Renowned 20th-century community organizer Saul Alinsky told a parable about a group of villagers who, upon witnessing a succession of babies floating by in a fast-moving river, mobilize massive resources at great cost to save them. Although they quickly collectivize the rescue effort and create elaborate response mechanisms, they fail to keep up with the steady increase of waterborne infants. After castigating some rescuers for apparently abandoning the collaborative effort, they learn that the others aren’t ignoring the problem but instead are going upstream to stop the babies from being thrown into the river in the first place. Alinsky used the story to make the case for prioritizing resources toward underlying causes rather than just reacting to crises.
Another reading is that working together on an immediate challenge is the best way to create the conditions necessary to initiate systemic change. In other words, collaborations are not just a logical response to complex problems; collaborations are required to adequately reveal a given constellation of issues and how they relate to each other.
The obvious benefits to working collectively (scope, skills, shared responsibility) and the obvious challenges (coordination, conflict, shared responsibility) are only part of the picture. Just as important, the collaborative process creates an exchange of knowledge, connections, and social capital.
In the previous essay, Orit Kent and Allison Cook make the case that chavruta isn’t just a way to learn about a text but is also a way to build learning relationships. Their implicit maxim, “How we learn is what we learn,” also applies to social benefit work: How we go about creating social good is just as significant as the work itself.
Chavruta, partnership, is a technology for understanding a topic, and it is also a way to develop the skills and frameworks necessary for solving problems. Creative interrogation, resilient listening, and in-depth analysis all foster the kind of milieu most likely to effect systems-change. Working collaboratively helps us learn — to gain wisdom, to be in relationship, and to resolve (and tolerate) conflict.
No social issue is an island; each exists within an organizational landscape and a societal ecosystem. Addressing only one piece of a systemic problem rarely results in pervasive or lasting change. But working together we are more likely to instigate widespread change and also to break out of our nonprofit silos. Individually, organizations can fall into mission-related solipsism, which leads to tunnel-vision, competition among natural partners, and a general attitude of scarcity that diminishes our ability to consider novel solutions to vexing problems. Organizations working on the same issue are frequently pitted against each other — for funding, attention, or relevance. When several nonprofits compete for resources, the result is a zero-sum game: for one to win the others must lose. This is true even if the organizations have varied ways of approaching problems and complimentary or synergistic solutions. Collaboration — whether among funders or program operators — is a force multiplier for good.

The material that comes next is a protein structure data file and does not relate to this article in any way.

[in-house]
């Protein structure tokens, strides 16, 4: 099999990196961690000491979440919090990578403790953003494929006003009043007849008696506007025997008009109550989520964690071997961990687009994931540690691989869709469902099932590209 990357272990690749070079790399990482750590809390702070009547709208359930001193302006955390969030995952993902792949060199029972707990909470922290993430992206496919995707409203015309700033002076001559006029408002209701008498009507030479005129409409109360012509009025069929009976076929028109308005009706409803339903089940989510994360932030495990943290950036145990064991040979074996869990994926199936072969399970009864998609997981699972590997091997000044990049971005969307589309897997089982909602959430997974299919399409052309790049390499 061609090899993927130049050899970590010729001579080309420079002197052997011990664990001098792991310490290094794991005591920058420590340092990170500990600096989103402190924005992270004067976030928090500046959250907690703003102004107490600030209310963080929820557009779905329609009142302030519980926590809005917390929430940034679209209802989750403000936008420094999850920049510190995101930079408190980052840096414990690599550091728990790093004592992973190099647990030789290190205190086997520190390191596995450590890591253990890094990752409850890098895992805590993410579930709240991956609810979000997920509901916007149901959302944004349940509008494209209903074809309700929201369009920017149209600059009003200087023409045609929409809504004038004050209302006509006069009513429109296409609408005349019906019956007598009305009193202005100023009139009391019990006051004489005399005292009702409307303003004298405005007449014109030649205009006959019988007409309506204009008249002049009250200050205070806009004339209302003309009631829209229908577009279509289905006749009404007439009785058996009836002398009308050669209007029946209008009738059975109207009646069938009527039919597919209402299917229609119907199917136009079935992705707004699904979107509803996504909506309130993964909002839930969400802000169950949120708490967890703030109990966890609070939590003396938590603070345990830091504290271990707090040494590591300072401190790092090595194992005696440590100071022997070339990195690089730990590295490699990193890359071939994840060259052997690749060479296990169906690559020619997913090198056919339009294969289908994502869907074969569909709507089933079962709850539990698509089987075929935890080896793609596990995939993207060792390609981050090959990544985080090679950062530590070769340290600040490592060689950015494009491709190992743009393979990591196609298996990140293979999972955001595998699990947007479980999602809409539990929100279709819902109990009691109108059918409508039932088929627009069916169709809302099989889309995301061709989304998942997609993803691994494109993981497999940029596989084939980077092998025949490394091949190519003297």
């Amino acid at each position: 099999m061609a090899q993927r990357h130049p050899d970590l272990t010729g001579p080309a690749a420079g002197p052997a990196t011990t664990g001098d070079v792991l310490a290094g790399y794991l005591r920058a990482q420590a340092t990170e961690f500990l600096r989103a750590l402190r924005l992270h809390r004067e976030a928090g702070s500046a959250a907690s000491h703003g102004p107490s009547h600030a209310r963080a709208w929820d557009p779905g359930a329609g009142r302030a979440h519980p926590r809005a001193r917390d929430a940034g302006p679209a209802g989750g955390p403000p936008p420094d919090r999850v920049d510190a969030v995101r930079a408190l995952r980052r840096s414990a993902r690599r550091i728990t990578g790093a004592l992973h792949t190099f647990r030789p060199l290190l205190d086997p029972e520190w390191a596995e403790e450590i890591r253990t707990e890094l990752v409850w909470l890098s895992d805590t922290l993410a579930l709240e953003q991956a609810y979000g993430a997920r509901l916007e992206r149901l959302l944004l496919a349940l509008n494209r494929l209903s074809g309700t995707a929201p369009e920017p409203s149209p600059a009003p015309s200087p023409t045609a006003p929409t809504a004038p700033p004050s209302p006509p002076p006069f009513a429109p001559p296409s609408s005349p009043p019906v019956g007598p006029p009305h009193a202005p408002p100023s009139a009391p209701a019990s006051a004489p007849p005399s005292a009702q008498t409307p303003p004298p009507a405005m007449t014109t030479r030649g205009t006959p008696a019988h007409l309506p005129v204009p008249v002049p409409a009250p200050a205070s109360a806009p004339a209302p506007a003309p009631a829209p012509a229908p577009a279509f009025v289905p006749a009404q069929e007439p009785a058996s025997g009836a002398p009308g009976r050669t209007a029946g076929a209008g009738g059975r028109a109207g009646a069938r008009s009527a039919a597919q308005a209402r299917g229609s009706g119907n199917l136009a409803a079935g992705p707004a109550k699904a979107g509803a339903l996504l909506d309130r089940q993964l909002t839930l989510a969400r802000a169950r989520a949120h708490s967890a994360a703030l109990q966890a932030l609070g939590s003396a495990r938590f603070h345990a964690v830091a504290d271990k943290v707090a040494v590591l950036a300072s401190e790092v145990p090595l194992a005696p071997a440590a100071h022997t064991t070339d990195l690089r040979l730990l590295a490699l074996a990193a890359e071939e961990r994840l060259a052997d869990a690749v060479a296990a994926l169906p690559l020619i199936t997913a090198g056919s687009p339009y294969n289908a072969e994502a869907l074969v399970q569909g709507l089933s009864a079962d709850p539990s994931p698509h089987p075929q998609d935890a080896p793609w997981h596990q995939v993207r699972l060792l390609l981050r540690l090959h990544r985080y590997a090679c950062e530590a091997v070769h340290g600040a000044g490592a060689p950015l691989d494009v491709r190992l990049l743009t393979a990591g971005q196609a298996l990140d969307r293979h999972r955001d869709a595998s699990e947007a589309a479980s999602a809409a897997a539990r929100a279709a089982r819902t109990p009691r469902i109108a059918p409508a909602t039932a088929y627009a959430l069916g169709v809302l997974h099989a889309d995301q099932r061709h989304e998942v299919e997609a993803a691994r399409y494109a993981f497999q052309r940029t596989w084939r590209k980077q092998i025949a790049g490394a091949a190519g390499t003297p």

A field effect emerges when organizations work together on common agendas. And connected organizations allow new and spontaneous collaborations to burst into being. In turn, innovations and micro-collaborations boost the energy of the entire system. This kind of “planned serendipity” is one of the more arcane yet truly powerful side-effects of chavruta partnerships. The collective response builds problem-solving infrastructure that buttresses both the current effort and future endeavors.
Being part of a collaborative shifts perspective and opens possibilities. A wider lens reveals untapped resources and unseen interdependencies. Whereas organizations are rewarded for their focus and activities, collectives are rewarded for their broad view and big-picture outcomes. Partnerships help narrow missions evolve into a shared vision.
A midrash on Alinsky’s parable: Some villagers rescue newborns, others work on the root cause, and, through their chavruta partnership, they become baby-saving experts, building a society where all babies are warm, dry, and safe from harm.
This story "Planned Serendipity" was written by Joshua Avedon.
Joshua Avedon is the co-founder and CEO of Jumpstart Labs (jumpstartlabs.org), a global research and design laboratory for creative philanthropy and social change.